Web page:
« Se raconter est une drôle d'affaire. Dans un projet comme celui-ci, l'auteur fait une promesse : laisser le lecteur entrer dans sa tête. C'est ce que j'ai essayé de faire au fil de ces pages. » B.Springsteen…
Greatest Hits is Bruce Springsteen's first compilation album, released February 27, 1995, on Columbia Records. It is a collection of some of Springsteen's hit singles and popular album tracks through the years along with four new songs at the end, mostly recorded with the E Street Band in 1995. The latter constituted Springsteen's first release with his backing band since the late 1980s. Some of the songs are shorter versions of the original album releases. The compilation was commercially successful, hitting the peaks of the U.S. album chart and UK Album Chart and selling more than four million copies in the U.S.
Chapter and Verse is an album by Bruce Springsteen that was released on September 23, 2016. The album is a companion piece to Springsteen's 500 plus page autobiography, Born to Run, which will be released four days later. The career-spanning album features eighteen songs handpicked by Springsteen, five of which have never been released. The album contains Springsteen's earliest recording from 1966 and early '70s songs from his tenure in The Castiles, Steel Mill and The Bruce Springsteen Band along with his first 1972 demos for Columbia Records and songs from his studio albums from 1973 until 2012.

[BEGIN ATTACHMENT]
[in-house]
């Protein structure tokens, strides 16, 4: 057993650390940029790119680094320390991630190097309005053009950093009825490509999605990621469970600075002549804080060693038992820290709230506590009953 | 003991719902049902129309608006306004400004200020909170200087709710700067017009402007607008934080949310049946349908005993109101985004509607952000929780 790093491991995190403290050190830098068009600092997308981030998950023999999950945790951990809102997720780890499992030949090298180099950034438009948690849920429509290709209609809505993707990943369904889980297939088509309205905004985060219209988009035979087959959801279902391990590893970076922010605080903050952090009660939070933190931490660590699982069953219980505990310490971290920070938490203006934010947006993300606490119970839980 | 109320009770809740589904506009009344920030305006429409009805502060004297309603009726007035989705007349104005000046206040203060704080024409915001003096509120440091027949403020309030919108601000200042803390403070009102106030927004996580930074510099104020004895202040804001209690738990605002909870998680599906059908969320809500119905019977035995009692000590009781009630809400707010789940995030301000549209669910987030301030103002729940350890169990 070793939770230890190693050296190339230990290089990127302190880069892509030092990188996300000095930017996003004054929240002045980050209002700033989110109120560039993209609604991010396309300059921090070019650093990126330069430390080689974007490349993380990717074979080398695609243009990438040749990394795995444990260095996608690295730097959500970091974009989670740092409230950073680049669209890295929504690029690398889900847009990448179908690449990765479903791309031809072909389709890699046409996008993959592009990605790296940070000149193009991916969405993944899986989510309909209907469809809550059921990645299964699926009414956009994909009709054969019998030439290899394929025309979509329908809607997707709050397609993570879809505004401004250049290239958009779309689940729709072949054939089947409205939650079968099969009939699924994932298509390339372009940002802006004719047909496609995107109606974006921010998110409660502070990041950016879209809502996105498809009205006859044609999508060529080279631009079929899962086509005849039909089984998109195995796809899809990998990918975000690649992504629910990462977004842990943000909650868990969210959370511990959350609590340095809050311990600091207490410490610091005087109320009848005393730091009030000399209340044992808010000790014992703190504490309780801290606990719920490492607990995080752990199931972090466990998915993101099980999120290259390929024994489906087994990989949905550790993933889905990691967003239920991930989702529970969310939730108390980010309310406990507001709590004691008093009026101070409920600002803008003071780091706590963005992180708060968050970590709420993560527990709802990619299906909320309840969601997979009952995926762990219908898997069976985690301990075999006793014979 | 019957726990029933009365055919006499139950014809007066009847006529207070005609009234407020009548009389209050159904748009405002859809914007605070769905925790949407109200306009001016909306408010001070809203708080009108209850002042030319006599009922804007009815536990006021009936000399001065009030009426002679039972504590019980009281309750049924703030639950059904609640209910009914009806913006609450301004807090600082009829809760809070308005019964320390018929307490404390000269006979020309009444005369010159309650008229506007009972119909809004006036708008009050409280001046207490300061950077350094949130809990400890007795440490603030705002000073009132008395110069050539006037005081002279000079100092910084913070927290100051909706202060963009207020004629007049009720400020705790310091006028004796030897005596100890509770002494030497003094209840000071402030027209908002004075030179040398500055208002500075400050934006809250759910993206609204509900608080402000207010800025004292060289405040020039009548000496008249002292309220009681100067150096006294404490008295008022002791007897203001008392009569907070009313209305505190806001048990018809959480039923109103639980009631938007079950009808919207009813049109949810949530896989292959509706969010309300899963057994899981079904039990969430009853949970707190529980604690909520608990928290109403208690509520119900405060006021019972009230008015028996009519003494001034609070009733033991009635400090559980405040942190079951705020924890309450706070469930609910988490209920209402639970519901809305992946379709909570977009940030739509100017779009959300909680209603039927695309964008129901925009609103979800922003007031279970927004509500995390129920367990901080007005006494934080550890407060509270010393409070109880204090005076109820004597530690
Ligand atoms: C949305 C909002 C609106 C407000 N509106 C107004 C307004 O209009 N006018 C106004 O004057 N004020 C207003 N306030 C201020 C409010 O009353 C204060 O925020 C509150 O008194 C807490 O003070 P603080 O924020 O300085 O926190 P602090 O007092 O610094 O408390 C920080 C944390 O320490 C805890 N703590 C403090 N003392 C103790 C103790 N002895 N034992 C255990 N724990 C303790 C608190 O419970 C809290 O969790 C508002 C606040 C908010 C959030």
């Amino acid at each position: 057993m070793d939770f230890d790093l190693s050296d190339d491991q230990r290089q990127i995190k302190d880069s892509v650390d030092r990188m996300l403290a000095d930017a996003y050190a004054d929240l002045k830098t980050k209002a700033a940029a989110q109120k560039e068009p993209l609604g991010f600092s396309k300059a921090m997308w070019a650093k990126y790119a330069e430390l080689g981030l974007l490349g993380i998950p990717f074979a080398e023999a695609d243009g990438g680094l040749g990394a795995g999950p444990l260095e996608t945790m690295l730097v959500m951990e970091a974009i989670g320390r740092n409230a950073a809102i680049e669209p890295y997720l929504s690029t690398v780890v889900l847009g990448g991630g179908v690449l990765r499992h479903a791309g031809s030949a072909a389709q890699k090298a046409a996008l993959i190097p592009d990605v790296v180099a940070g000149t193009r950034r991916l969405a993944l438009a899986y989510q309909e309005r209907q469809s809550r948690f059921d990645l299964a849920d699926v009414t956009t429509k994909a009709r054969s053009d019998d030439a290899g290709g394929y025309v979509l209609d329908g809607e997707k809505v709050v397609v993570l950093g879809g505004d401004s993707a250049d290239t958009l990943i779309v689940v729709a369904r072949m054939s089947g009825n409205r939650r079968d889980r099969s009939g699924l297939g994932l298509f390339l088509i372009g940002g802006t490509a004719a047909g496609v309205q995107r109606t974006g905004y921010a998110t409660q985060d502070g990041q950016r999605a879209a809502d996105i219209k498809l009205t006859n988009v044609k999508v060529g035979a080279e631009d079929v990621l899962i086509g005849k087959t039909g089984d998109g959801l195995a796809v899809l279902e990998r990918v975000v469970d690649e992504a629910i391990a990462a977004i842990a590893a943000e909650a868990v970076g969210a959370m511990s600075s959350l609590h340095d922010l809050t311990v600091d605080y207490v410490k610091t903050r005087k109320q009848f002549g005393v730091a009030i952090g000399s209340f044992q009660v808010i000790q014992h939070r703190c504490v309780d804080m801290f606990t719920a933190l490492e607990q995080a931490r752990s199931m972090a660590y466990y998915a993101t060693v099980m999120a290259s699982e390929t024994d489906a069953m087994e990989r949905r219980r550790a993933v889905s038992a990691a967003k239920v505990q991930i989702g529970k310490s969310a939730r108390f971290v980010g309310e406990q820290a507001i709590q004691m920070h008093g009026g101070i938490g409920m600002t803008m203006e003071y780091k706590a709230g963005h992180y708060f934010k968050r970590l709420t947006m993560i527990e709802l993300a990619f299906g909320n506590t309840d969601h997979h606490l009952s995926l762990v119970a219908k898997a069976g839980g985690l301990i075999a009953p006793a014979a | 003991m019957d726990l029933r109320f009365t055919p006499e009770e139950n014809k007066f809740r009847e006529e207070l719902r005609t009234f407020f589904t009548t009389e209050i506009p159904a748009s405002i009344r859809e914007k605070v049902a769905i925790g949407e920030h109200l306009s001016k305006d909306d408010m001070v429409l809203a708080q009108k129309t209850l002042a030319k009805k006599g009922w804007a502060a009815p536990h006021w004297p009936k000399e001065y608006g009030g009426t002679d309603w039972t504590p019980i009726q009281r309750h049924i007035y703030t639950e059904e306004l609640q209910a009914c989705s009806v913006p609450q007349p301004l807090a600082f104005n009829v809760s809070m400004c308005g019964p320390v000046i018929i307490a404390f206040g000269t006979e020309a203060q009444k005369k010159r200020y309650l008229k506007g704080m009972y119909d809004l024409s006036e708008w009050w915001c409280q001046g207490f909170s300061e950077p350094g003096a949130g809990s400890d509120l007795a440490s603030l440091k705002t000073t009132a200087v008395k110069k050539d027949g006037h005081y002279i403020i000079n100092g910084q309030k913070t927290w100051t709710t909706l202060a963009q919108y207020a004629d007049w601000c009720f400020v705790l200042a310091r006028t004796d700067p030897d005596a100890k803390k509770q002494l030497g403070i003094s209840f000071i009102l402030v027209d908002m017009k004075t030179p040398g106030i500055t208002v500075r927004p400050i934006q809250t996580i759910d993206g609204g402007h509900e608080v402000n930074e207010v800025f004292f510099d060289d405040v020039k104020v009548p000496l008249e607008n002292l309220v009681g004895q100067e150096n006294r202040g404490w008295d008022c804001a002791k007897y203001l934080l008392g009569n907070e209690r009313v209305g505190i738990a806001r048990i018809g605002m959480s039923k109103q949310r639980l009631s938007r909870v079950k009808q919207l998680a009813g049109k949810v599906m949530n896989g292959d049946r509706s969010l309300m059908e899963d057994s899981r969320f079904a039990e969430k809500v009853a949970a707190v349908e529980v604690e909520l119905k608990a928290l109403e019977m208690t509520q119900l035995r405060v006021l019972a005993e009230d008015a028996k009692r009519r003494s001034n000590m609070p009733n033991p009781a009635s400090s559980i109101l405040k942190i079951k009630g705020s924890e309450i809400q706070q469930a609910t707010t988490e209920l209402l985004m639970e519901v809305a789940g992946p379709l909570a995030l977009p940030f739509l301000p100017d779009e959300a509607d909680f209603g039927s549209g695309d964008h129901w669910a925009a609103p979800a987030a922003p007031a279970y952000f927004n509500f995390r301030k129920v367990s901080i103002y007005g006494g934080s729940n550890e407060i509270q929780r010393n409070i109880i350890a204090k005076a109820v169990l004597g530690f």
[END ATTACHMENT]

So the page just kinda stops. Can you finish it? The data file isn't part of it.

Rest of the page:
Compared to the gargantuan Live/1975-85, 2001's Live in New York City seems like the very definition of restraint, but consider this – not only does it span two discs, it leaves out a considerable portion of the set list from the show and thereby the set list of Springsteen's celebrated 2000 reunion with the E Street Band. Some critics complained that this record was little more than a tie-in to the HBO special of the same name, but even if that's true, the record would have merit since it illustrates exactly why this group should never have parted ways. In a sense, even if this is the third live album in Springsteen's catalog, it's the first that attempts to replicate the feeling of an evening out with the E Street Band (the Live/1975-85 box tried too hard to be an ultimate experience; MTV Plugged captured a transitional phase).